Open Science and Its Discontents

My first post on the Ronin Institute blog:

Open science has well and truly arrived. Preprints. Research Parasites. Scientific Reproducibility. Citizen science. Mozilla, the producer of the Firefox browser, has started an Open Science initiative. Open science really hit the mainstream in 2016. So what is open science? Depending on who you ask, it simply means more timely and regular releases of data sets, and publication in open-access journals. Others imagine a more radical transformation of science and scholarship and are advocating “open-notebook” science with a continuous public record of scientific work and concomitant release of open data. In this more expansive vision: science will be ultimately transformed from a series of static snapshots represented by papers and grants into a more supple and real-time practice where the production of science involves both professionals and citizen scientists blending, and co-creating a publicly available shared knowledge. Michael Nielsen, author of the 2012 book Reinventing Discovery: The New Era of Networked Science describes open science, less as a set of specific practices, but ultimately as a process to amplify collective intelligence to solve scientific problems more easily:

To amplify collective intelligence, we should scale up collaborations, increasing the cognitive diversity and range of available expertise as much as possible. This broadens the range of problems that can be easy solved … Ideally, the collaboration will achieve designed serendipity, so that a problem that seems hard to the person posing it finds its way to a person with just the right microexpertise to easily solve it.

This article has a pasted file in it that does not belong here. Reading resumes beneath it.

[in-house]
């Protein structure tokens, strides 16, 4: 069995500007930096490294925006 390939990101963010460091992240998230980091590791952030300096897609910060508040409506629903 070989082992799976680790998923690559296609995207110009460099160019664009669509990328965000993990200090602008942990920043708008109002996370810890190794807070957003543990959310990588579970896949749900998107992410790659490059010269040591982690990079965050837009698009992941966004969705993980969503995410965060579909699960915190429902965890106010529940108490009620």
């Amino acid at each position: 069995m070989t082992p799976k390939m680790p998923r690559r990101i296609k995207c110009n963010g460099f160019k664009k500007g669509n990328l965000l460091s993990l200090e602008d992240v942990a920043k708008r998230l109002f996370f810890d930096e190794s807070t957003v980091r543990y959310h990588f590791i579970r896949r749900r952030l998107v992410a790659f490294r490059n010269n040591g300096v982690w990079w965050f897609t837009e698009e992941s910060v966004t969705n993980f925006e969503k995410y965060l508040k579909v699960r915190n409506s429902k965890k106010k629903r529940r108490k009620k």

Read the rest at the Ronin Institute blog

Where is this cancer moonshot aimed?

Biosystems Analytics

Much has been made of the recent announcement of VP Biden’s cancer moonshot program.  In these days of ever tightening research funding, every little bit helps, and the research community is obviously grateful for any infusion of funds.   However, large-scale approaches to tackling cancer have been a staple of funding ever since Nixon announced his “War on Cancer” back in the 1970s, and any new approaches must grapple with the often complicated history of research funding in this area.  Ronin Institute Research Scholar, Curt Balch, has a interesting post over on LinkedIn breaking down some of these issues.

What seems relatively new in this iteration of the “war”, however, is a greater awareness of the lack of communication between different approaches to those working on cancer.  Biden has specifically mentioned this need and has pledged to “break down silos and bring all cancer fighters together”.  This…

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